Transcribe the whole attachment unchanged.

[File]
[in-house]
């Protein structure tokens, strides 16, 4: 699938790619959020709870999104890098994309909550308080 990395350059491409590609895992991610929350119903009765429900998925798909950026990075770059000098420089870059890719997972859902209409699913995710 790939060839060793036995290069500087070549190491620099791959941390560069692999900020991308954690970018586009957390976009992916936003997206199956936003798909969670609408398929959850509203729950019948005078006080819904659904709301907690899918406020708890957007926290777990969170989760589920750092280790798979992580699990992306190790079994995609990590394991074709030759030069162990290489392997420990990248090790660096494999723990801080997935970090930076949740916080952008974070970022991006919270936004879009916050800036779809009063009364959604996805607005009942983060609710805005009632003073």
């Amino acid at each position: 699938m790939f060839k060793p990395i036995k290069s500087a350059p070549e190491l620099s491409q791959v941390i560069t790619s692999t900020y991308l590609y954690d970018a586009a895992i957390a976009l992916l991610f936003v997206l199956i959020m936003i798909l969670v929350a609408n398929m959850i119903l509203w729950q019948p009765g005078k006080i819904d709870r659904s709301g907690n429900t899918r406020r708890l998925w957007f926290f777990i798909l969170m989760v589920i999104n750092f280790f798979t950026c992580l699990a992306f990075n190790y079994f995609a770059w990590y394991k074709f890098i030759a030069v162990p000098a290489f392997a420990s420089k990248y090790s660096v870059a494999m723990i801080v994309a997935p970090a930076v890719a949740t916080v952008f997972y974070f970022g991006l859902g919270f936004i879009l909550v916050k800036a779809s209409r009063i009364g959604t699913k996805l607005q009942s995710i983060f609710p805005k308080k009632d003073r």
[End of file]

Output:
[in-house]
């Protein structure tokens, strides 16, 4: 699938790619959020709870999104890098994309909550308080 990395350059491409590609895992991610929350119903009765429900998925798909950026990075770059000098420089870059890719997972859902209409699913995710 790939060839060793036995290069500087070549190491620099791959941390560069692999900020991308954690970018586009957390976009992916936003997206199956936003798909969670609408398929959850509203729950019948005078006080819904659904709301907690899918406020708890957007926290777990969170989760589920750092280790798979992580699990992306190790079994995609990590394991074709030759030069162990290489392997420990990248090790660096494999723990801080997935970090930076949740916080952008974070970022991006919270936004879009916050800036779809009063009364959604996805607005009942983060609710805005009632003073």
């Amino acid at each position: 699938m790939f060839k060793p990395i036995k290069s500087a350059p070549e190491l620099s491409q791959v941390i560069t790619s692999t900020y991308l590609y954690d970018a586009a895992i957390a976009l992916l991610f936003v997206l199956i959020m936003i798909l969670v929350a609408n398929m959850i119903l509203w729950q019948p009765g005078k006080i819904d709870r659904s709301g907690n429900t899918r406020r708890l998925w957007f926290f777990i798909l969170m989760v589920i999104n750092f280790f798979t950026c992580l699990a992306f990075n190790y079994f995609a770059w990590y394991k074709f890098i030759a030069v162990p000098a290489f392997a420990s420089k990248y090790s660096v870059a494999m723990i801080v994309a997935p970090a930076v890719a949740t916080v952008f997972y974070f970022g991006l859902g919270f936004i879009l909550v916050k800036a779809s209409r009063i009364g959604t699913k996805l607005q009942s995710i983060f609710p805005k308080k009632d003073r």